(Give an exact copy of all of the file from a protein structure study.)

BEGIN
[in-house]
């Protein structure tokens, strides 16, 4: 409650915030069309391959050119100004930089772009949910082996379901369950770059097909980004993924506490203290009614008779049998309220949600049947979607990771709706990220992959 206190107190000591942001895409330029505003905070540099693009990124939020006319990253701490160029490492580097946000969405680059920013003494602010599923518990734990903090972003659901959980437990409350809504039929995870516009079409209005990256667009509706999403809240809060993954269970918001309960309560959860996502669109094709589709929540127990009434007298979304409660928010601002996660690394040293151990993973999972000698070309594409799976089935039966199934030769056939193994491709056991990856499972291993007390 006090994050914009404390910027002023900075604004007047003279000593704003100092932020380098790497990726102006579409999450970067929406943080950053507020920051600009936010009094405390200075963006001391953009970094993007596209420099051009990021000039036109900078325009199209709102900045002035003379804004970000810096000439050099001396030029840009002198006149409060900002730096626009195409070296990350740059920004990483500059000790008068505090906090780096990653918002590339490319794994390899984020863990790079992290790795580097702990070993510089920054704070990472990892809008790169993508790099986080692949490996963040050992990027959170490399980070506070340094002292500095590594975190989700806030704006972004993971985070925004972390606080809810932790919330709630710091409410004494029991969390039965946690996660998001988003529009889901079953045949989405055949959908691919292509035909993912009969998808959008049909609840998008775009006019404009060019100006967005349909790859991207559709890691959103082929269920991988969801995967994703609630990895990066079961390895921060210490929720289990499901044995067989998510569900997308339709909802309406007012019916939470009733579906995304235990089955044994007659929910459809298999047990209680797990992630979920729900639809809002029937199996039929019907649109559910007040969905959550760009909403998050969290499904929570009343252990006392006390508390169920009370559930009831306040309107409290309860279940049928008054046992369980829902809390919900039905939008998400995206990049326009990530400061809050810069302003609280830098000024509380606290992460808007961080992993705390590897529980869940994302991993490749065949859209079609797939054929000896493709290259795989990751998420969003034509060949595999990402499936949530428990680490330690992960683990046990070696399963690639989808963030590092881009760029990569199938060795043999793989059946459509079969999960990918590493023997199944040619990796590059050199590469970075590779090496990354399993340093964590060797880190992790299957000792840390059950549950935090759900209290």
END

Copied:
[in-house]
């Protein structure tokens, strides 16, 4: 409650915030069309391959050119100004930089772009949910082996379901369950770059097909980004993924506490203290009614008779049998309220949600049947979607990771709706990220992959 206190107190000591942001895409330029505003905070540099693009990124939020006319990253701490160029490492580097946000969405680059920013003494602010599923518990734990903090972003659901959980437990409350809504039929995870516009079409209005990256667009509706999403809240809060993954269970918001309960309560959860996502669109094709589709929540127990009434007298979304409660928010601002996660690394040293151990993973999972000698070309594409799976089935039966199934030769056939193994491709056991990856499972291993007390 006090994050914009404390910027002023900075604004007047003279000593704003100092932020380098790497990726102006579409999450970067929406943080950053507020920051600009936010009094405390200075963006001391953009970094993007596209420099051009990021000039036109900078325009199209709102900045002035003379804004970000810096000439050099001396030029840009002198006149409060900002730096626009195409070296990350740059920004990483500059000790008068505090906090780096990653918002590339490319794994390899984020863990790079992290790795580097702990070993510089920054704070990472990892809008790169993508790099986080692949490996963040050992990027959170490399980070506070340094002292500095590594975190989700806030704006972004993971985070925004972390606080809810932790919330709630710091409410004494029991969390039965946690996660998001988003529009889901079953045949989405055949959908691919292509035909993912009969998808959008049909609840998008775009006019404009060019100006967005349909790859991207559709890691959103082929269920991988969801995967994703609630990895990066079961390895921060210490929720289990499901044995067989998510569900997308339709909802309406007012019916939470009733579906995304235990089955044994007659929910459809298999047990209680797990992630979920729900639809809002029937199996039929019907649109559910007040969905959550760009909403998050969290499904929570009343252990006392006390508390169920009370559930009831306040309107409290309860279940049928008054046992369980829902809390919900039905939008998400995206990049326009990530400061809050810069302003609280830098000024509380606290992460808007961080992993705390590897529980869940994302991993490749065949859209079609797939054929000896493709290259795989990751998420969003034509060949595999990402499936949530428990680490330690992960683990046990070696399963690639989808963030590092881009760029990569199938060795043999793989059946459509079969999960990918590493023997199944040619990796590059050199590469970075590779090496990354399993340093964590060797880190992790299957000792840390059950549950935090759900209290």